Three Arrows Capital (3AC), the crypto hedge fund that went into liquidation in mid-June in the British Virgin Islands, has borrowed around $3.5 billion, although the size of its assets is not yet clear. Its largest creditor was Genesis Trading at $2.4 billion, with an outstanding claim of $1.2 billion net of collateral. Genesis parent Digital Currency Group has bailed out the company. Voyager Digital, which went bankrupt due to its $650 million 3AC exposure, was the second largest creditor.
The third largest loan was from Equities First, which arguably was a contributor to the insolvency of crypto lender Celsius. The Celsius bankruptcy filing spoke of an un-named private lending platform that failed to return collateral in mid-2021. As a result, Celsius is currently owed $439 million. The Financial Times reported that Equities First is the platform. It lent $162 million to 3AC against collateral currently worth $91 million.
Yesterday Teneo BVI, the 3AC liquidator, published a 1,157 page document that was subsequently removed from its website. Two of the most interesting aspects are the Genesis claim and the affidavit from 3AC director Kyle Davies which lists the biggest debts.
The former director attributed the troubles to the collapse of Terra USD / Luna when 3AC held around $600 million at the time.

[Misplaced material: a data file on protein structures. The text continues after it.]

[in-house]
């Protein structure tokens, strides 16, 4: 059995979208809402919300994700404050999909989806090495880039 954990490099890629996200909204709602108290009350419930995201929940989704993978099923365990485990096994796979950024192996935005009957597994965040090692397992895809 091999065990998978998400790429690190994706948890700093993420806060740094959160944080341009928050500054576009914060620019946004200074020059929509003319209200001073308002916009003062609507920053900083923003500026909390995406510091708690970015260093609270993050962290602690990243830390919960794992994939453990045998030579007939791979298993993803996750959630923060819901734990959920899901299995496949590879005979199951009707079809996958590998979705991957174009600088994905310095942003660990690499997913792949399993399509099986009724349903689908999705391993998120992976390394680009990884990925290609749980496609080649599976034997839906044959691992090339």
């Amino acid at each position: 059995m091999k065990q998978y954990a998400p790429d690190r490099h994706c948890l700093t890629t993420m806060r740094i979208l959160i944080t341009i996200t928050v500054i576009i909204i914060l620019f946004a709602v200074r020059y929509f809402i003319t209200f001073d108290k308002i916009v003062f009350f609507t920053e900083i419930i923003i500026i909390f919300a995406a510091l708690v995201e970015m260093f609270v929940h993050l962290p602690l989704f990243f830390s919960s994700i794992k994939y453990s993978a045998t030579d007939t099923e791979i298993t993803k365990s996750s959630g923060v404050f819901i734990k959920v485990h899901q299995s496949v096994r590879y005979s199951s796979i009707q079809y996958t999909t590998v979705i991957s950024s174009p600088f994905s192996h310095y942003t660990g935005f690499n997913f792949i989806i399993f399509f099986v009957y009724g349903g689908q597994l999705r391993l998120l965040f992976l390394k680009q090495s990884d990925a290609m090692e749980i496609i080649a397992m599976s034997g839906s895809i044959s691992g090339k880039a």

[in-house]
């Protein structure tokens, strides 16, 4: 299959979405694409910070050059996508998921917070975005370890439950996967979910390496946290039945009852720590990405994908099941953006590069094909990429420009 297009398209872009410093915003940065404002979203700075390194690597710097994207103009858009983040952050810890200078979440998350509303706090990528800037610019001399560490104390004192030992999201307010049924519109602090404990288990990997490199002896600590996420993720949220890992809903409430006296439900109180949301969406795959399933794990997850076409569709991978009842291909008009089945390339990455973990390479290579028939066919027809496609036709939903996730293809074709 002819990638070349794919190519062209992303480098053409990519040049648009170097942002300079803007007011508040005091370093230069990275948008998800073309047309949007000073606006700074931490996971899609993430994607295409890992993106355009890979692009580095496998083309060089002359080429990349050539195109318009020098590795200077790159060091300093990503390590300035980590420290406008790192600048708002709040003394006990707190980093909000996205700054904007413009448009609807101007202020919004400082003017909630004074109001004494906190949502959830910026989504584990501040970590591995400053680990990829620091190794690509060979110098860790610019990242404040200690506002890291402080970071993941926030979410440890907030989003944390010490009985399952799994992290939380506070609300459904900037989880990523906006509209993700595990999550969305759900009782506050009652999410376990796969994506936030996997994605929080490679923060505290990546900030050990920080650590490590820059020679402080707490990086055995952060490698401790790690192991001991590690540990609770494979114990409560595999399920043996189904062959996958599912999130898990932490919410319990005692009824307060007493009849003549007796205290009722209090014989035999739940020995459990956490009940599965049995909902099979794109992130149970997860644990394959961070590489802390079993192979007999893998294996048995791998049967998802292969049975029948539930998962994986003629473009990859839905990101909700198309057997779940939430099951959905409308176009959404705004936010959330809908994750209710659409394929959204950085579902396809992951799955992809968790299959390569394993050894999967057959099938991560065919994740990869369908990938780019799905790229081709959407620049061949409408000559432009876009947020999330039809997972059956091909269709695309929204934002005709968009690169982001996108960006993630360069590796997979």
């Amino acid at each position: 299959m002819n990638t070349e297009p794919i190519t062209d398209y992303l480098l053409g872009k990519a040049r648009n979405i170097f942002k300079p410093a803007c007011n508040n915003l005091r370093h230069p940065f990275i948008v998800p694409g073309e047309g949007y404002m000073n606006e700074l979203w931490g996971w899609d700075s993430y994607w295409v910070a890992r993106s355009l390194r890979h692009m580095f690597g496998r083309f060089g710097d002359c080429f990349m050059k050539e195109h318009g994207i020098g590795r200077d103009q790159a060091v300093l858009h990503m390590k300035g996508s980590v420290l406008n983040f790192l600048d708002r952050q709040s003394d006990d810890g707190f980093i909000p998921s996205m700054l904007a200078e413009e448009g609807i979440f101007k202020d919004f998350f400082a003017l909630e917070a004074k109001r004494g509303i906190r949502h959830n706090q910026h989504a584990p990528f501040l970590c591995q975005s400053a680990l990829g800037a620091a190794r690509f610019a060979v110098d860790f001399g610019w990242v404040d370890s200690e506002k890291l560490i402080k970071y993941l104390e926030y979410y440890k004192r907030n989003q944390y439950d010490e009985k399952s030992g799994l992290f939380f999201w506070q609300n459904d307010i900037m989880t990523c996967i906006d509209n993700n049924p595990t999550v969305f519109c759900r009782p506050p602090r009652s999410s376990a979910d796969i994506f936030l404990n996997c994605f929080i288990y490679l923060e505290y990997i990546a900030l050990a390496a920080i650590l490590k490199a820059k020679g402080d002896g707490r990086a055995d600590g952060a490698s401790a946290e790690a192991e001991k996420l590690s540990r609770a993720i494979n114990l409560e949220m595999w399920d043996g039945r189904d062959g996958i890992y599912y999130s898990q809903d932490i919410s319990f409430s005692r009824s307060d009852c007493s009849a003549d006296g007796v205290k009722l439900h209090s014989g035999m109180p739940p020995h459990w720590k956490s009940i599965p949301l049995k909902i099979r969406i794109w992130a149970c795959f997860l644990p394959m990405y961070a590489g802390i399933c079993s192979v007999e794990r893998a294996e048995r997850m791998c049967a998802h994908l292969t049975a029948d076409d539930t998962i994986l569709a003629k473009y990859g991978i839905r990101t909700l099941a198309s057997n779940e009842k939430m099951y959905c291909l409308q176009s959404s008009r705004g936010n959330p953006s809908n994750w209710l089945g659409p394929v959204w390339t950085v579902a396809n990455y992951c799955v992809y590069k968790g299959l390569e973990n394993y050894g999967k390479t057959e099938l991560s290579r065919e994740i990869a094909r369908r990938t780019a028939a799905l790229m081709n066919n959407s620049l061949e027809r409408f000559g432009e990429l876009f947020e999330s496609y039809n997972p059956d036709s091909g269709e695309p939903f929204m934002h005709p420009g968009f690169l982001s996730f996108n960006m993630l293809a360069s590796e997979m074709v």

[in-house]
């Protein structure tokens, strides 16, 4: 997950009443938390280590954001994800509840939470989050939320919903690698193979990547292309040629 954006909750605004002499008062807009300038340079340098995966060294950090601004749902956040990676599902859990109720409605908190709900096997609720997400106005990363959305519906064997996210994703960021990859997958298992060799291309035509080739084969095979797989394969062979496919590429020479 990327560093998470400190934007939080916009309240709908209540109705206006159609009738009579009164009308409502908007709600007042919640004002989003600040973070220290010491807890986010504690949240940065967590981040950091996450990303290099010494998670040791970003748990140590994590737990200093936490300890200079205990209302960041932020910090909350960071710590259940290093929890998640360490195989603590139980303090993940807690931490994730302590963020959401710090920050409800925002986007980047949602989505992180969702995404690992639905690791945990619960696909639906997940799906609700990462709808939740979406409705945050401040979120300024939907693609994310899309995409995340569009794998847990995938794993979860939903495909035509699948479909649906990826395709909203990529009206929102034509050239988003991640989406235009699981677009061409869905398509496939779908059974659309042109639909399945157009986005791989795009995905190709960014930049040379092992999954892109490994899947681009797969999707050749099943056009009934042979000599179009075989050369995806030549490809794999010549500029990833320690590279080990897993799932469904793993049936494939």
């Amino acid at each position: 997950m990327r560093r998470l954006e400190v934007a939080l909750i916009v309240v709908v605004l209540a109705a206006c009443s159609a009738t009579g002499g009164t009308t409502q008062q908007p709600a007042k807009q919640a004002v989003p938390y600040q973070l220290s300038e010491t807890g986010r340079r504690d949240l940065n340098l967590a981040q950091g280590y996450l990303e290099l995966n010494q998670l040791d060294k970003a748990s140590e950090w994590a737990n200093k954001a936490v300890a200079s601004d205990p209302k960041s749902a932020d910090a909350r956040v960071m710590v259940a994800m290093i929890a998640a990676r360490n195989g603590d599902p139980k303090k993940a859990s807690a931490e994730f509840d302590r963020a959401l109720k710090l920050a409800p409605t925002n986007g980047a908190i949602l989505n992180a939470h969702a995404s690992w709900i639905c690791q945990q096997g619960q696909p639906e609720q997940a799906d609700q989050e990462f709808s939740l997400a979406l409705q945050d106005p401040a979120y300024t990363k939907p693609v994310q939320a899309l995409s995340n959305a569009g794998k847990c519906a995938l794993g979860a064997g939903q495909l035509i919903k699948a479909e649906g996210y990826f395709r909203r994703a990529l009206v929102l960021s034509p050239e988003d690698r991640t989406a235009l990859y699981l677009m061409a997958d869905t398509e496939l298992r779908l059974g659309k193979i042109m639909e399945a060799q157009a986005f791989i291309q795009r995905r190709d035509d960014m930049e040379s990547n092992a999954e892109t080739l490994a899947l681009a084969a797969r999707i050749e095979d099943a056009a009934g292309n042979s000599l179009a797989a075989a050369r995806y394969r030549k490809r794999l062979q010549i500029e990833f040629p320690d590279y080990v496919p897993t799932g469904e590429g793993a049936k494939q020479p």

Davies’ list correctly stated the amount of the Genesis loan but listed substantially less pledged collateral of only $377 million at today’s prices, including 17.5 million Grayscale Bitcoin Trust shares. However, Genesis, in its claim, said it had secured Bitcoin and ETH collateral worth $695 million and shares worth $470 million, leaving it exposed to the tune of $1.2 billion.
The 2.7 million AVAX and 13.5 million NEAR tokens pledged (worth $93m on June 23) are not yet under the control of Genesis. It is also seeking control of Deribit and Starkware shares owned by 3AC.
Another point made by Kyle Davies is that the 3AC fund had significant outside investment. At the end of December 2021, fellow director Su Zhu owned shares that he estimated were worth $1.4 billion. However, Davies made no mention of owning shares himself.
Hence, it appears the majority of the Warbler Lead class of shares were owned by third parties and were worth almost $1.2 billion at the end of 2021. There were other classes of shares as well.